Eating disorders on the rise during COVID-19 pandemic, experts say

Calls to the National Eating Disorder Association have risen 80 percent, according to experts
Experts worry the pandemic is adding to an increase in diagnosed eating disorders
Experts worry the pandemic is adding to an increase in diagnosed eating disorders(none)
Published: Nov. 9, 2020 at 3:53 PM EST
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KNOXVILLE, Tenn. (WVLT) - As daily routines continue to be disrupted by the COVID-19 pandemic, people who have struggled with eating disorders are at an even greater risk of unhealthy behavior, according to Dr. Siri Khalsa-Zemel, executive director at Focus Integrative Centers in Knoxville.

Dr. Khalsa-Zemel said isolation during the pandemic is making for a dangerous situation for people with eating disorders, she added that calls to the National Eating Disorder Association hotline have gone up by 80 percent in recent months since the pandemic began.

“We know that those with eating disorders have a high degree of anxiety, a real difficulty sitting with uncertainty which, you know, here in the pandemic, this is a an incredibly uncertain time for all of us, sitting with that anxiety for those who have that propensity towards anxiety and difficulty with uncertain dates are even worse,” said Dr. Khalsa-Zemel.

She said 75 percent of Americans have some form of unhealthy relationships with eating, impacting men and women of all races and ages, some as young as 8 years old.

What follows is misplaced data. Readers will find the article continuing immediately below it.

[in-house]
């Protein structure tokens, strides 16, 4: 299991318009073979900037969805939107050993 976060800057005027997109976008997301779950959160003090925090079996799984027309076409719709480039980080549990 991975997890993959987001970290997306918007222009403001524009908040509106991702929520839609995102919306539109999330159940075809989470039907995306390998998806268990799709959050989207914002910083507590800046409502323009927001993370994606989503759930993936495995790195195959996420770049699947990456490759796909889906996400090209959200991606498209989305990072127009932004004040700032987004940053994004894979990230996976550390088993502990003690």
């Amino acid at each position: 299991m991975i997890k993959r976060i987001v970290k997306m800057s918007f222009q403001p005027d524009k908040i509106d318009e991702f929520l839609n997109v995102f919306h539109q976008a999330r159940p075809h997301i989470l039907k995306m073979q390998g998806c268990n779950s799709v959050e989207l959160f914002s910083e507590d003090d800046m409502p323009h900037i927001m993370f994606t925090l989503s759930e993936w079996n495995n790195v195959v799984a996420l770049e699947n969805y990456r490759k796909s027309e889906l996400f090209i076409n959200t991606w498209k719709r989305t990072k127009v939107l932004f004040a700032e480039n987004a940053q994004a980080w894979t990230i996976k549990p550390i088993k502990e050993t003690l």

Dr. Khalsa-Zemel said she is seeing more patients diagnosed with a newly diagnosed disorder called binge eating, one she said is largely connected to trauma and isolation.

“Binge eating comes with very, very high rates of shame, similar to bulimia, very high rates of shame and secrecy. We’re all living in social isolation right now, ordering food to be delivered to your house has never been so easy and you know, just throw in a margarita to boot at no charge, I mean, it’s amazing what what you have access to food right now,” she said.

While social distancing and stay-at-home orders mean people aren’t seeing much of one another during the pandemic, Dr. Khalsa-Zemel said it is important to recognize that people have been seeing more of themselves.

“Because we have increase in media exposure, very anxiety provoking media exposure, idealization of thinness, constantly seeing ourselves on camera, you know, video conferencing, for someone with an eating disorder, these are terrifying experiences, constantly comparing to others,” she said.

She wants people to know, even in a socially-distanced world, there is help in connecting. Focus Integrative Centers is offering online therapy for people struggling with eating disorders.

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